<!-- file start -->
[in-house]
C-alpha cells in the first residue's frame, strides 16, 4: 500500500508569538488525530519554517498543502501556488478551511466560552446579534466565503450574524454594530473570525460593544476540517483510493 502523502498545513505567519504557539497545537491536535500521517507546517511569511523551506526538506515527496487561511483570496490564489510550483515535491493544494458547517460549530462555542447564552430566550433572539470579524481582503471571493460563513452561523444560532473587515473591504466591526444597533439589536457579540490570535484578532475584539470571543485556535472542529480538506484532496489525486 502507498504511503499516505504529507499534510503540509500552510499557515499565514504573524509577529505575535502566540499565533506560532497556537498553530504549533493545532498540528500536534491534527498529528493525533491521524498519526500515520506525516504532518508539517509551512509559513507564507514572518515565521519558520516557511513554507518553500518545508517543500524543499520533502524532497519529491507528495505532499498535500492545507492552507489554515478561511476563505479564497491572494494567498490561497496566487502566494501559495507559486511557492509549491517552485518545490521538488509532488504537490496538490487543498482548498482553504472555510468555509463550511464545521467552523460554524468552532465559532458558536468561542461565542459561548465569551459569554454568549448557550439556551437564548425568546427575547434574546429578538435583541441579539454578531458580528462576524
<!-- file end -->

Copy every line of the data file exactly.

[in-house]
C-alpha cells in the first residue's frame, strides 16, 4: 500500500508569538488525530519554517498543502501556488478551511466560552446579534466565503450574524454594530473570525460593544476540517483510493 502523502498545513505567519504557539497545537491536535500521517507546517511569511523551506526538506515527496487561511483570496490564489510550483515535491493544494458547517460549530462555542447564552430566550433572539470579524481582503471571493460563513452561523444560532473587515473591504466591526444597533439589536457579540490570535484578532475584539470571543485556535472542529480538506484532496489525486 502507498504511503499516505504529507499534510503540509500552510499557515499565514504573524509577529505575535502566540499565533506560532497556537498553530504549533493545532498540528500536534491534527498529528493525533491521524498519526500515520506525516504532518508539517509551512509559513507564507514572518515565521519558520516557511513554507518553500518545508517543500524543499520533502524532497519529491507528495505532499498535500492545507492552507489554515478561511476563505479564497491572494494567498490561497496566487502566494501559495507559486511557492509549491517552485518545490521538488509532488504537490496538490487543498482548498482553504472555510468555509463550511464545521467552523460554524468552532465559532458558536468561542461565542459561548465569551459569554454568549448557550439556551437564548425568546427575547434574546429578538435583541441579539454578531458580528462576524